The problem: Metallic components which are machined may be subject to abusive heat and work during the machining process.
During the setup of a new machining process, it is necessary to establish that machining parameters are optimized for surface finish, cycle time, and tool wear while keeping the work piece free of unfavorable stresses. In this application, the grinding of a crankshaft journal was checked for unfavorable stresses due to overheating during grinding, also known as grinding burn.
The testing method: residual stress depth profile with X-ray diffraction
A pin journal was sectioned from the crankshaft and trimmed for physical access at the desired measurement locations to allow for measurement of a residual stress depth profile with X-ray diffraction.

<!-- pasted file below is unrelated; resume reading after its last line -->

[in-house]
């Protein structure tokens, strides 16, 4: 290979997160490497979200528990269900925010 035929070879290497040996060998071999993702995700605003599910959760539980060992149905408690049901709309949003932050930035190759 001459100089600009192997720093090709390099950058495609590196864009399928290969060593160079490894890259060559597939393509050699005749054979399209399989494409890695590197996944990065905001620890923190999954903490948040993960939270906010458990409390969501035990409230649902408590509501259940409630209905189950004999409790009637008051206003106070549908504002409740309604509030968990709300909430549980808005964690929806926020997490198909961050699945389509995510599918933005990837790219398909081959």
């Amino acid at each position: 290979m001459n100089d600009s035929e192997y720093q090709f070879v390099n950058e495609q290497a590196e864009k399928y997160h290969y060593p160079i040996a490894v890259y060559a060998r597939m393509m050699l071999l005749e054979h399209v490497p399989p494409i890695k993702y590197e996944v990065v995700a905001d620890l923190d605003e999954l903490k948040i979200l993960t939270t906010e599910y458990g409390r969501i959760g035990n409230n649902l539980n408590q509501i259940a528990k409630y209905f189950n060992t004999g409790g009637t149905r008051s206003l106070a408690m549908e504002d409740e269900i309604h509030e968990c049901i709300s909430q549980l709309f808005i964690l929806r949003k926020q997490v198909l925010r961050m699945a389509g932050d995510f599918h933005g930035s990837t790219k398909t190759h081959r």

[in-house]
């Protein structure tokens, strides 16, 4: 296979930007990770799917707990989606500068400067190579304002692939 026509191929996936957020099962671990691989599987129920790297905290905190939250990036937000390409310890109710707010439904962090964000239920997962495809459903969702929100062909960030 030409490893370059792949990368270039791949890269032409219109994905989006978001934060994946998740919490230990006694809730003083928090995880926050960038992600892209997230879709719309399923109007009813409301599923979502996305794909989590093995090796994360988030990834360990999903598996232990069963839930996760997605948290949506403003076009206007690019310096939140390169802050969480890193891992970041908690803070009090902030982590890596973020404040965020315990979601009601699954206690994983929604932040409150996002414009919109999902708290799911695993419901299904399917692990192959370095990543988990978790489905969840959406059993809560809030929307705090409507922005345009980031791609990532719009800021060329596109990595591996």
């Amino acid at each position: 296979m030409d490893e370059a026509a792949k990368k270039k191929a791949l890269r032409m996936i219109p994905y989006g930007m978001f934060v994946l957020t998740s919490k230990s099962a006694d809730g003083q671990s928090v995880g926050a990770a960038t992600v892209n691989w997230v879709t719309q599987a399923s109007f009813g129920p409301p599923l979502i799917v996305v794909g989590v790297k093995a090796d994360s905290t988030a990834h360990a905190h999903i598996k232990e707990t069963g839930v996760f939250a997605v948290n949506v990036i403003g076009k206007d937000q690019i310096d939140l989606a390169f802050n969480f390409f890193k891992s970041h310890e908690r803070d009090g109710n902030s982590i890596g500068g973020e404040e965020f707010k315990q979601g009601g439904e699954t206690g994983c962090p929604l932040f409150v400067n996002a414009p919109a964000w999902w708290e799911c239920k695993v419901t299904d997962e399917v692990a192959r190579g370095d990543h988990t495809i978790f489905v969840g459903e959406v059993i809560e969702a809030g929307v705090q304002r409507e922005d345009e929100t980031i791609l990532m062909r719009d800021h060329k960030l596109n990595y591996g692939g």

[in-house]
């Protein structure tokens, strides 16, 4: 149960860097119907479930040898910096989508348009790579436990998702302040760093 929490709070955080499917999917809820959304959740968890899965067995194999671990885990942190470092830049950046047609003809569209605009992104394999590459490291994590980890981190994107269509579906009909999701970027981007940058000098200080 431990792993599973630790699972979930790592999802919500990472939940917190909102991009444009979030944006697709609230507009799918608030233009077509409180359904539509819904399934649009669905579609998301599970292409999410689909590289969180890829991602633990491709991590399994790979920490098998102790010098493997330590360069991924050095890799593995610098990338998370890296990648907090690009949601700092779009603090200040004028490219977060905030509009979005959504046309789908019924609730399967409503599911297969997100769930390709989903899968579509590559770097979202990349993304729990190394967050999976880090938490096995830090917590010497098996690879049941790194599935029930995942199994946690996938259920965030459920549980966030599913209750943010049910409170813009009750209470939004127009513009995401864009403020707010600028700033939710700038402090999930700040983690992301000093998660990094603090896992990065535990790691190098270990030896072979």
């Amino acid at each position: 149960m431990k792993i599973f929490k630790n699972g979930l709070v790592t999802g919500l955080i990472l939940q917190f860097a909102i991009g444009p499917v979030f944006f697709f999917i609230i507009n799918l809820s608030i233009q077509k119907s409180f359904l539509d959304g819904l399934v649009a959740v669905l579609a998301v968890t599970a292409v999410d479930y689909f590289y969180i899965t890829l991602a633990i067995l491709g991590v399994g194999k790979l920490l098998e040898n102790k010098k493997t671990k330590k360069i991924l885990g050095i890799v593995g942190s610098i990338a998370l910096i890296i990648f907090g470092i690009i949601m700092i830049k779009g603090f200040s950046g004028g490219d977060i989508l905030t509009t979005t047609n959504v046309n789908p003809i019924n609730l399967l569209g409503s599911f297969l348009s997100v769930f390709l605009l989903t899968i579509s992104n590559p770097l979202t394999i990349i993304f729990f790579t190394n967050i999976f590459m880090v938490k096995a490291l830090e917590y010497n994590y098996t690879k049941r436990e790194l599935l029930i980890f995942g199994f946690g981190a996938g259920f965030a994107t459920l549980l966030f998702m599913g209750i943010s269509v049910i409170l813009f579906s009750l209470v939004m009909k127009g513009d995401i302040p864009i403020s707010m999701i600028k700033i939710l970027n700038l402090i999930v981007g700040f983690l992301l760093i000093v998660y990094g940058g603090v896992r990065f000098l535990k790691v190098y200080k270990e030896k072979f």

Once the sample was fixtured, measurements were performed in 2 directions (axial and hoop). Material was removed electrochemically and the depth was verified using a dial gauge. The process was repeated for each of the prescribed depths until the full residual stress depth profile was acquired.
Instrument used in this application: Xstress G2R with electropolishing table
Stresstech’s Xstress G2R X-ray diffractometer represents advances in design and construction which provide enhanced reliability and function in a truly portable residual stress and retained austenite analyzer. Bi-axial and tri-axial stress state analysis is effortless and automated with rotating diffractometer.
Xstress Table for X-ray
The Xstress Table for X-ray complements the Xstress X-ray diffractometer. The Table for X-ray makes precise positioning of the samples possible for e.g. depth profile measurements. The measuring area is surrounded from all sides by a safety enclosure.
Stresstech Bulletin 5: Grinding Quality Control of Camshafts
Stresstech Bulletin 3: Detection Methods of Grinding Damages